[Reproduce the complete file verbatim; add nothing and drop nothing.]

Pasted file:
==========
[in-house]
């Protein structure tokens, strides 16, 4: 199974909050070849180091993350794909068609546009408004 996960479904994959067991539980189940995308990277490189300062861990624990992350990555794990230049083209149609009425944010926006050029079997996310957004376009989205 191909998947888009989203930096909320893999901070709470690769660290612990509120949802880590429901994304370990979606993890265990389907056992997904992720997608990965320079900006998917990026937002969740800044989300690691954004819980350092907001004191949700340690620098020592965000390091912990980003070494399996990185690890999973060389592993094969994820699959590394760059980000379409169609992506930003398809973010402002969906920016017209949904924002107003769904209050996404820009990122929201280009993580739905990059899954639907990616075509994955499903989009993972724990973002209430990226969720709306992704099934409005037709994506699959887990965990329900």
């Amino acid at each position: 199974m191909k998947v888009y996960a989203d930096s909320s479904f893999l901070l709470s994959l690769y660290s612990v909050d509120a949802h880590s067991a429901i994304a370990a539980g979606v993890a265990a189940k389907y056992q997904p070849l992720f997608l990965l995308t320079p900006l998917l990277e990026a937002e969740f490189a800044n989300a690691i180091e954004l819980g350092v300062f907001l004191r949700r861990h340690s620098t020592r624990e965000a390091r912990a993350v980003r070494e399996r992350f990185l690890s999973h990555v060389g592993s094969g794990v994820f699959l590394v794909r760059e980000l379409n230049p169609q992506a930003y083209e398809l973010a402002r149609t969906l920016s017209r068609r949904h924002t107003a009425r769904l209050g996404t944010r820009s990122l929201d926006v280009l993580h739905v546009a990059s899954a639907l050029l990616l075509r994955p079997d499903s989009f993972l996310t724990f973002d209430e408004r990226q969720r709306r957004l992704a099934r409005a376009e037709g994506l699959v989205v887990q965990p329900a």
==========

[in-house]
């Protein structure tokens, strides 16, 4: 199974909050070849180091993350794909068609546009408004 996960479904994959067991539980189940995308990277490189300062861990624990992350990555794990230049083209149609009425944010926006050029079997996310957004376009989205 191909998947888009989203930096909320893999901070709470690769660290612990509120949802880590429901994304370990979606993890265990389907056992997904992720997608990965320079900006998917990026937002969740800044989300690691954004819980350092907001004191949700340690620098020592965000390091912990980003070494399996990185690890999973060389592993094969994820699959590394760059980000379409169609992506930003398809973010402002969906920016017209949904924002107003769904209050996404820009990122929201280009993580739905990059899954639907990616075509994955499903989009993972724990973002209430990226969720709306992704099934409005037709994506699959887990965990329900």
């Amino acid at each position: 199974m191909k998947v888009y996960a989203d930096s909320s479904f893999l901070l709470s994959l690769y660290s612990v909050d509120a949802h880590s067991a429901i994304a370990a539980g979606v993890a265990a189940k389907y056992q997904p070849l992720f997608l990965l995308t320079p900006l998917l990277e990026a937002e969740f490189a800044n989300a690691i180091e954004l819980g350092v300062f907001l004191r949700r861990h340690s620098t020592r624990e965000a390091r912990a993350v980003r070494e399996r992350f990185l690890s999973h990555v060389g592993s094969g794990v994820f699959l590394v794909r760059e980000l379409n230049p169609q992506a930003y083209e398809l973010a402002r149609t969906l920016s017209r068609r949904h924002t107003a009425r769904l209050g996404t944010r820009s990122l929201d926006v280009l993580h739905v546009a990059s899954a639907l050029l990616l075509r994955p079997d499903s989009f993972l996310t724990f973002d209430e408004r990226q969720r709306r957004l992704a099934r409005a376009e037709g994506l699959v989205v887990q965990p329900a």